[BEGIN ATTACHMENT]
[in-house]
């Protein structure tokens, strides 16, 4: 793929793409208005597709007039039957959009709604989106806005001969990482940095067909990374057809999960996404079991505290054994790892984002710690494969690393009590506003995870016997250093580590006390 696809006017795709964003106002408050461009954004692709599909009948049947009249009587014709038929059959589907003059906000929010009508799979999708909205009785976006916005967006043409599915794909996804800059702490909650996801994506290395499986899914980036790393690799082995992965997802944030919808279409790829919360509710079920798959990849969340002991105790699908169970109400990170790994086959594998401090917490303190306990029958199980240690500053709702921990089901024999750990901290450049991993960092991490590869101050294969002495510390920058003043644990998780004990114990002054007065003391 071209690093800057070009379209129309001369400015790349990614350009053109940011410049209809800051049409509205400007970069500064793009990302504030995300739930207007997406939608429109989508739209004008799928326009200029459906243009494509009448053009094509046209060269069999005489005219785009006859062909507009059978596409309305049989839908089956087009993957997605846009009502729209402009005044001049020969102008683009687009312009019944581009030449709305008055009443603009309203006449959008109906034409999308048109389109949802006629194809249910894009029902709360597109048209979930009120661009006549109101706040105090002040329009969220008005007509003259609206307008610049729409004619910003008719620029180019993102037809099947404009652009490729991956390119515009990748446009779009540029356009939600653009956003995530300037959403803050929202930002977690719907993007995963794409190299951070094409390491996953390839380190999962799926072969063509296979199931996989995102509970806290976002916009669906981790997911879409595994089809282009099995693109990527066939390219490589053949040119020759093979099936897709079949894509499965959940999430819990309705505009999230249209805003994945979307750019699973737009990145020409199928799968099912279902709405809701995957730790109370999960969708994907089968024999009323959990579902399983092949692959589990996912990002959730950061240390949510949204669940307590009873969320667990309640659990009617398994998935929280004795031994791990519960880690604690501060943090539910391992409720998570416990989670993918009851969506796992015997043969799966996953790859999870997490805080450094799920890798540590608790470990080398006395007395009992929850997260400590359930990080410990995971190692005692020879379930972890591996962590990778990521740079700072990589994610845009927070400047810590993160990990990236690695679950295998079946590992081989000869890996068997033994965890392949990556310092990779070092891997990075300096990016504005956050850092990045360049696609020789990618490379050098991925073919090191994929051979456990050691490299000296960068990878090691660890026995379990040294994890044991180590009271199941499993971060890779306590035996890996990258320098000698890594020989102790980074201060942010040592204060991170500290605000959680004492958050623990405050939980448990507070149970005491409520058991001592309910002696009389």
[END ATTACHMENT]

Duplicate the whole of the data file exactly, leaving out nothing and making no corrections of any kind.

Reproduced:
[in-house]
């Protein structure tokens, strides 16, 4: 793929793409208005597709007039039957959009709604989106806005001969990482940095067909990374057809999960996404079991505290054994790892984002710690494969690393009590506003995870016997250093580590006390 696809006017795709964003106002408050461009954004692709599909009948049947009249009587014709038929059959589907003059906000929010009508799979999708909205009785976006916005967006043409599915794909996804800059702490909650996801994506290395499986899914980036790393690799082995992965997802944030919808279409790829919360509710079920798959990849969340002991105790699908169970109400990170790994086959594998401090917490303190306990029958199980240690500053709702921990089901024999750990901290450049991993960092991490590869101050294969002495510390920058003043644990998780004990114990002054007065003391 071209690093800057070009379209129309001369400015790349990614350009053109940011410049209809800051049409509205400007970069500064793009990302504030995300739930207007997406939608429109989508739209004008799928326009200029459906243009494509009448053009094509046209060269069999005489005219785009006859062909507009059978596409309305049989839908089956087009993957997605846009009502729209402009005044001049020969102008683009687009312009019944581009030449709305008055009443603009309203006449959008109906034409999308048109389109949802006629194809249910894009029902709360597109048209979930009120661009006549109101706040105090002040329009969220008005007509003259609206307008610049729409004619910003008719620029180019993102037809099947404009652009490729991956390119515009990748446009779009540029356009939600653009956003995530300037959403803050929202930002977690719907993007995963794409190299951070094409390491996953390839380190999962799926072969063509296979199931996989995102509970806290976002916009669906981790997911879409595994089809282009099995693109990527066939390219490589053949040119020759093979099936897709079949894509499965959940999430819990309705505009999230249209805003994945979307750019699973737009990145020409199928799968099912279902709405809701995957730790109370999960969708994907089968024999009323959990579902399983092949692959589990996912990002959730950061240390949510949204669940307590009873969320667990309640659990009617398994998935929280004795031994791990519960880690604690501060943090539910391992409720998570416990989670993918009851969506796992015997043969799966996953790859999870997490805080450094799920890798540590608790470990080398006395007395009992929850997260400590359930990080410990995971190692005692020879379930972890591996962590990778990521740079700072990589994610845009927070400047810590993160990990990236690695679950295998079946590992081989000869890996068997033994965890392949990556310092990779070092891997990075300096990016504005956050850092990045360049696609020789990618490379050098991925073919090191994929051979456990050691490299000296960068990878090691660890026995379990040294994890044991180590009271199941499993971060890779306590035996890996990258320098000698890594020989102790980074201060942010040592204060991170500290605000959680004492958050623990405050939980448990507070149970005491409520058991001592309910002696009389």